Ten resources to help you get the most out of Non-Fiction November.

6 November, 2020

We may associate November primarily with Guy Fawkes and fireworks, but it is also National Non-Fiction Month. National Non-Fiction November was set up by the Federation of Children’s Book Groups (FCBG) as a way of promoting reading non-fiction for pleasure. Discover our Top 10 resources to help you get the most out of this annual celebration of all things factual.

Finding the right books:

As with any reading category, finding quality titles is key to ensuring that children will enjoy their reading experience. So, let’s start with some places you can go to find great non-fiction books.

  1. The theme for this year’s National Non-Fiction November is The Planet We Share and the FCBG has put together a Booklist of over 100 titles that highlights some of the best books on the theme for primary and secondary students.
  2. Books for Topics, as its name suggests, provides booklists for popular primary topics that include non-fiction titles. The Books for Topics blog also has a review section for non-fiction books.

If you are looking for the pick of the most recently published titles, then award shortlists are always a good place to go. Here are three awards for children’s non-fiction that include students in the voting process, providing a great opportunity to engage children in book talk in a way that feels relevant and topical.

  1. The Blue Peter Best Book with Facts Award has announced its shortlist for the 2021 Awards. The winner will be chosen by Year 5 and 6 students from 12 primary schools across the country and revealed in March 2021. Although the deadline to apply to be one of the official school judges for this year has closed, schools can still run their own judging process. Applications to be one of the school judges for the 2022 Awards will open in September 2021.
  2. Congratulations to all the winners of this year’s SLA Information Book Award! The Information Book Award selects the best information books in three categories – Under-7s, 8-12 and 13-16. The winners are chosen by a panel of book and educational experts, but students can also vote for their favourites in the Children’s Choice Award on the SLA website. The shortlist for next year’s award will be released in May 2021 and schools will then have until the end of October to register their Children’s Choice votes.
  3. The Royal Society Young People’s Book Prize celebrates excellent, accessible STEM books for under-14s. The winner of the 2020 Award will be chosen by a panel of over 13,000 young judges and will be announced in February 2021. Visit The Royal Society’s website to find out more about this year’s shortlisted titles and how to apply for your school to be one of next year’s young judging panels, all of whom receive a free set of the shortlisted titles.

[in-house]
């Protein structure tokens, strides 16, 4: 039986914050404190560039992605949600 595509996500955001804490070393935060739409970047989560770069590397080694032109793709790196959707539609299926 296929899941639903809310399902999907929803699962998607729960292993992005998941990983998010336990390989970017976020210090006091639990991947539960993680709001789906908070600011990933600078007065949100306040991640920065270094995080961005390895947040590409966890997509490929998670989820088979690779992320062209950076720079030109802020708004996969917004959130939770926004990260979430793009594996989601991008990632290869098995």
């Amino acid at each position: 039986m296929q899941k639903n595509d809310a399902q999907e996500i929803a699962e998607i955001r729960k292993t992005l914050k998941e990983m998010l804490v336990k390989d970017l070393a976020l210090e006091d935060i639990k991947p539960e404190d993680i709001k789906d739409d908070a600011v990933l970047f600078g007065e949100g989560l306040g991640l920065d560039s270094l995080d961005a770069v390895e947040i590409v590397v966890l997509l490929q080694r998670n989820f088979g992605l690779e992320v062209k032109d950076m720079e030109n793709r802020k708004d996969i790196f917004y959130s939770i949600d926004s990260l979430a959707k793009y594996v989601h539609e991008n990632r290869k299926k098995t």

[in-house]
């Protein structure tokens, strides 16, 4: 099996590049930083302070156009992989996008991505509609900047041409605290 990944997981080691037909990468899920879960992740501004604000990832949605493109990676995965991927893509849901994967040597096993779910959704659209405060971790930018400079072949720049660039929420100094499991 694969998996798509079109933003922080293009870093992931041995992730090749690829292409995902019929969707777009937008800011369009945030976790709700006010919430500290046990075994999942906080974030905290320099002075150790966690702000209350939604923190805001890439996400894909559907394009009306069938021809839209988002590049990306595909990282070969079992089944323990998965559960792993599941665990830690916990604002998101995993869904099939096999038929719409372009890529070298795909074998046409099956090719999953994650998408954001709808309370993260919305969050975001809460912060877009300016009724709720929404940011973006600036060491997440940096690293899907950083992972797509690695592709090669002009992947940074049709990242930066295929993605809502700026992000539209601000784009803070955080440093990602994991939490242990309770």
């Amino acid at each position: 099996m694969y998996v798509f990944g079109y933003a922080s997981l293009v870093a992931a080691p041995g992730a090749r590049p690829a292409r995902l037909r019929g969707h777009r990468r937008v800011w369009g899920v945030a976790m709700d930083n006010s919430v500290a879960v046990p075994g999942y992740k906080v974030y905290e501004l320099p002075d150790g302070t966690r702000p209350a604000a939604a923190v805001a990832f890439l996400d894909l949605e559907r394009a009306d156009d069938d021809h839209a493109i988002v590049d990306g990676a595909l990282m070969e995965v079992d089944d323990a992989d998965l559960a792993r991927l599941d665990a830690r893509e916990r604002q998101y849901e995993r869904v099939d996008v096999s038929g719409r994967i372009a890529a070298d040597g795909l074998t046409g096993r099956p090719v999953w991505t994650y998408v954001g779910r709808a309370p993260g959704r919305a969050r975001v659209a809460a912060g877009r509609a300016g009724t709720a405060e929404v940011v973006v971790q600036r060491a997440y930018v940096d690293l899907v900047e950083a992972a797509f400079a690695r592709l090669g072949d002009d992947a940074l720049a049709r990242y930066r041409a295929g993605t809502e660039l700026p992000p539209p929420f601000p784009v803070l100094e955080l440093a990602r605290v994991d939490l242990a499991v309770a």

Help with non-fiction lesson planning:



  1. Support your teaching of non-fiction writing with three texts that use the recognised Talk for Writing approach, developed by Pie Corbett, supported by Julia Strong.
  1. Educational consultant, Jane Considine, has produced a range of over 100 English Unit Plans for years 1 – 6 designed to help teachers save time on planning and improve the standard of pupils’ writing. The Unit Plans cover fiction and non-fiction and are available to download on a subscription basis from Jane Considine Education.

Develop your knowledge base with a non-fiction CPD course:

  1. Subject Matters from Just Imagine is an online CPD course for primary teachers that develops an understanding of the reading demands of a subject discipline and provides practical, research-based strategies for teaching with non-fiction in history, geography and science. The course is delivered over three x 90-minute webinars.

Start date: 26th January 2021.  Cost: £75 ex VAT for three sessions.

  1. Non-fiction in the Primary School from Centre for Literacy in Primary Education is a two-hour webinar that explores the importance of choosing and using non-fiction in the classroom to increase pupils’ motivation and attainment as independent readers and writers.

Start date: 4th December 2020. Cost: £45

  1. Disciplinary Literacy CPD from National Literacy Trust. Part of NLT’s online training programme for secondary teachers, this range of online courses explores the literacy skills required across the secondary curriculum and provides practical strategies for improving reading and writing in different subject areas. Courses are delivered by NLT consultants to a group of up to 12 participants on a mutually agreed date. Schools are responsible for setting up the group.

Cost: from £550 per group.

Non-fiction rarely receives the review space or airtime that fiction does, but it has an important part to play in any school or class library. We hope this list provides some inspiration for your National Non-Fiction November.

Fun Fact

You can find lots more resources to help you meet the demands of the literacy curriculum on the Literacy Hive website. Start your search here.

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